TRENTON – New Jersey utility regulators dealt a setback Friday to a proposed wind farm off the beaches of Atlantic City, saying they were not satisfied that the project’s economic benefits would outweigh the added cost of wind energy.
The Board of Public Utilities voted unanimously to accept a staff finding that the project’s costs would not be offset by environmental benefits along with added jobs and investment in the region.
“Projects need to show additional jobs to offset the added cost” of wind energy, BPU chairman Robert Hanna said.
The Fishermen’s Energy Atlantic City wind farm, the first offshore energy project to be considered by the BPU, would comprise five wind turbines positioned nearly three miles off Atlantic City. It would generate 25 megawatts of electricity, enough to power 20,000 customers.
The New Jersey Division of Rate Counsel, which represents ratepayers in the setting of electricity rates, initially opposed the project as too costly. But division director Stefanie A. Brand said that her office had negotiated reductions in the wind farm’s projected rates and that the reduced costs, along with its environmental benefits and assurances by the developers of the project’s viability, were grounds for signing off on the project.
It was that recommendation that the BPU rejected Friday.
Hanna emphasized that the decision was not final and that Fishermen’s could request additional hearings and supplement the record before the BPU make a decision.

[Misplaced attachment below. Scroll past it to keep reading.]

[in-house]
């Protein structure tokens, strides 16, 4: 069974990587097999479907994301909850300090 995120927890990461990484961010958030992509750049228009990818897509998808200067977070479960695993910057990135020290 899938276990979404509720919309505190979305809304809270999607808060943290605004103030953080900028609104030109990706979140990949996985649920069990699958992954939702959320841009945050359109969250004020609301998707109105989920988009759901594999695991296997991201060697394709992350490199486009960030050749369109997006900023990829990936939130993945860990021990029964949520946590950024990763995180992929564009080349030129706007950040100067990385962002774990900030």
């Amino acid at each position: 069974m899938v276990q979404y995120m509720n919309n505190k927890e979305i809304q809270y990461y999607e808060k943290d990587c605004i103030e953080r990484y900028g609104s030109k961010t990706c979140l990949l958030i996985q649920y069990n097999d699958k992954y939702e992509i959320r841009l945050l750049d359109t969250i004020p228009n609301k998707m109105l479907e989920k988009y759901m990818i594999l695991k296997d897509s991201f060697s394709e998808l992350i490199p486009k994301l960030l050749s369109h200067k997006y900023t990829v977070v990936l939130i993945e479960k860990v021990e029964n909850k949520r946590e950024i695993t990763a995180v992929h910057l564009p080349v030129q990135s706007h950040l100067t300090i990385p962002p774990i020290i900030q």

The project has received approval from the state Department of Environmental Protection and the Army Corps of Engineers. Its last, and apparently most difficult, hurdle is the BPU review.
A spokeswoman for Fishermen’s, Rhonda Jackson, did not return a phone call for comment.
Jeff Tittel, the director of the New Jersey Sierra Club, criticized the decision, saying that on balance, the project looked as though it would provide both environmental and economic benefits and that the Division of Rate Counsel had done a good job in negotiating the costs down.
But now, even if the project were approved, it might be too late to qualify for $100 million in clean-energy tax breaks that expire Dec. 30, Tittel said.
“The BPU is still fishing on Fishermen’s Energy,” Tittel said in a statement. “We are troubled with how the BPU is handling the project, not the project itself.”
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